Telegram may be turning a blind eye to rampant piracy
Telegram is a service for sending messages while remaining anonymous. That's something with which Russia has taken issue, and it just banned the service over it. However, Telegram may also be gaining in popularity because it's an easy way to share pirated content. The Outline spoke with several Telegram channel admins who say Telegram seems uninterested in policing the files users upload.
You may not even realize this, but Telegram lets users access open channels using the global search. All you have to do is search for "movies," and you get a number of groups where users are uploading pirated content. Telegram is remarkably generous with storage, too. The file size limit is 1.5GB, but channel admins can upload as many files as they want. So, there are channels that have several terabytes of content ready for direct download from Telegram's servers. Although, you can't tell what you're downloading before it's on your device. That rip of Fifty Shades might just be a few hours of Rickrolling, which I'd count as a win.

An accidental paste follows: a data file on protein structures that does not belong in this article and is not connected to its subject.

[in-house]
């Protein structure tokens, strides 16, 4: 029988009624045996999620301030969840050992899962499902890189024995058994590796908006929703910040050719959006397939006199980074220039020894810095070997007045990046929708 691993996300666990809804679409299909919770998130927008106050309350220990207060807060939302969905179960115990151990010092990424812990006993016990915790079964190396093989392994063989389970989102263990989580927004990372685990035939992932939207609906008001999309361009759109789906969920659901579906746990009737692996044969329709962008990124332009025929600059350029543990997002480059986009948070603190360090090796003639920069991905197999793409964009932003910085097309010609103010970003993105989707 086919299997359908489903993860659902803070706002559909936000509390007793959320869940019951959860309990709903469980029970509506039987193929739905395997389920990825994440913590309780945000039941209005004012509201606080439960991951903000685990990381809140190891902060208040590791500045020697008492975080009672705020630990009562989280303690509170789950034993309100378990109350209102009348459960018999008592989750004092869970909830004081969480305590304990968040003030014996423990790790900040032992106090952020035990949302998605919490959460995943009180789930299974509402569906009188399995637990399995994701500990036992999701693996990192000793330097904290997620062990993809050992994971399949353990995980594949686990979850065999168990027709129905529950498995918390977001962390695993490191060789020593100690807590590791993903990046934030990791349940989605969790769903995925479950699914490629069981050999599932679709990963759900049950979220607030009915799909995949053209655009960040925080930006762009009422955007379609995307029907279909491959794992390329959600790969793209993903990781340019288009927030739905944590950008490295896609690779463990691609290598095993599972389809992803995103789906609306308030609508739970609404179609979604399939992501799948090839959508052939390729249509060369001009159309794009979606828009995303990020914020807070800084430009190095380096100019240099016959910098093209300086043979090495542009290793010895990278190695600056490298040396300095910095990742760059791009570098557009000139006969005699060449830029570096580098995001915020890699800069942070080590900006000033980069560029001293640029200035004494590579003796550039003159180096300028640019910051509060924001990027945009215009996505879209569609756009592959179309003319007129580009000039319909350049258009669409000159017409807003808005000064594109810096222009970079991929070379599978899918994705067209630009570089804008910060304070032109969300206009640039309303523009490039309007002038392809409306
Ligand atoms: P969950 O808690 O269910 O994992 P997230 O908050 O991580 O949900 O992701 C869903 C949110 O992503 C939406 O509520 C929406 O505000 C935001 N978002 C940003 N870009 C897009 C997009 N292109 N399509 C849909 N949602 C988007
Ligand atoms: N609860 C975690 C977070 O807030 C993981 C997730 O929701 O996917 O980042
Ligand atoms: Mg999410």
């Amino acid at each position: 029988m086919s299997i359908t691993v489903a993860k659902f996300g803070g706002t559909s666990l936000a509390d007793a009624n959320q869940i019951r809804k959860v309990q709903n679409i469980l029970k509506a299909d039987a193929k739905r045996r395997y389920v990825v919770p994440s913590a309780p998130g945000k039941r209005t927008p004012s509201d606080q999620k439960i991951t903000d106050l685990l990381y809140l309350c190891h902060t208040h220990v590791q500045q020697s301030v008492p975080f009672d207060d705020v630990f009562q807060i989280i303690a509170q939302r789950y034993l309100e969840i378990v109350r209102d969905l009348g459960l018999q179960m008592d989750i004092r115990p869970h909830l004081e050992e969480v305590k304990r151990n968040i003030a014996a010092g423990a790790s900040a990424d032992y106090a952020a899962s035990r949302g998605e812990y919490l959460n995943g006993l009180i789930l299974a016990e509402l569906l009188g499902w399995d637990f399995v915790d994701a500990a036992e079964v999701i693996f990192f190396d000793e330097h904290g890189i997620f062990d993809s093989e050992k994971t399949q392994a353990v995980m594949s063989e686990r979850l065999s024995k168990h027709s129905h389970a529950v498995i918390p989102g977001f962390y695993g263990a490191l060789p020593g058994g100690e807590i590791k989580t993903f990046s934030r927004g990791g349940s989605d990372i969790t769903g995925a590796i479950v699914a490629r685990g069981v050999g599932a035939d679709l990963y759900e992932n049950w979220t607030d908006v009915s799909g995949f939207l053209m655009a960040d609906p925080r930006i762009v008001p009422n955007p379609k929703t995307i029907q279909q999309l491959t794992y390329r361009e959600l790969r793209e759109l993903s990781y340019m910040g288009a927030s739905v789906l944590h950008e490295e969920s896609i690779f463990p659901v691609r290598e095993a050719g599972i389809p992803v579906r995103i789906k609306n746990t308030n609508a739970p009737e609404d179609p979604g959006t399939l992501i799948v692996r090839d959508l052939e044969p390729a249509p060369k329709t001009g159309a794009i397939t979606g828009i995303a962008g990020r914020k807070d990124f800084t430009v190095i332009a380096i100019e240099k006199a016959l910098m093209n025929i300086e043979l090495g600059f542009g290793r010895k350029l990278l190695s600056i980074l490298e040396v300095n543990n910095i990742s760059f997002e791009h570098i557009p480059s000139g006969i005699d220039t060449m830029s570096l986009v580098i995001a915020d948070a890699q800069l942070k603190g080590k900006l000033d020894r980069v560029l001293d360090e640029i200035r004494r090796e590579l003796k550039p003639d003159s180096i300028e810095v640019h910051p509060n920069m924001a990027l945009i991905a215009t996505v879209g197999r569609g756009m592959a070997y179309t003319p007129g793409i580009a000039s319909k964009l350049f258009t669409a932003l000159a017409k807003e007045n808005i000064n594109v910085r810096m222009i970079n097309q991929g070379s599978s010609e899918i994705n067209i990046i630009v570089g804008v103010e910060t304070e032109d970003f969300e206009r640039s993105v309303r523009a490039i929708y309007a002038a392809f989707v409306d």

So far, Telegram hasn't shown any interest in cracking down on these channels. It technically has a zero-tolerance policy for piracy, but it's only banned a handful of channels for such infractions. Telegram told The Outline it's working on improving its moderation tools, but all you really need to do is search open groups. Telegram might be dragging its feet a bit, but the piracy bonanza probably won't continue forever. In the meantime, be careful what you download.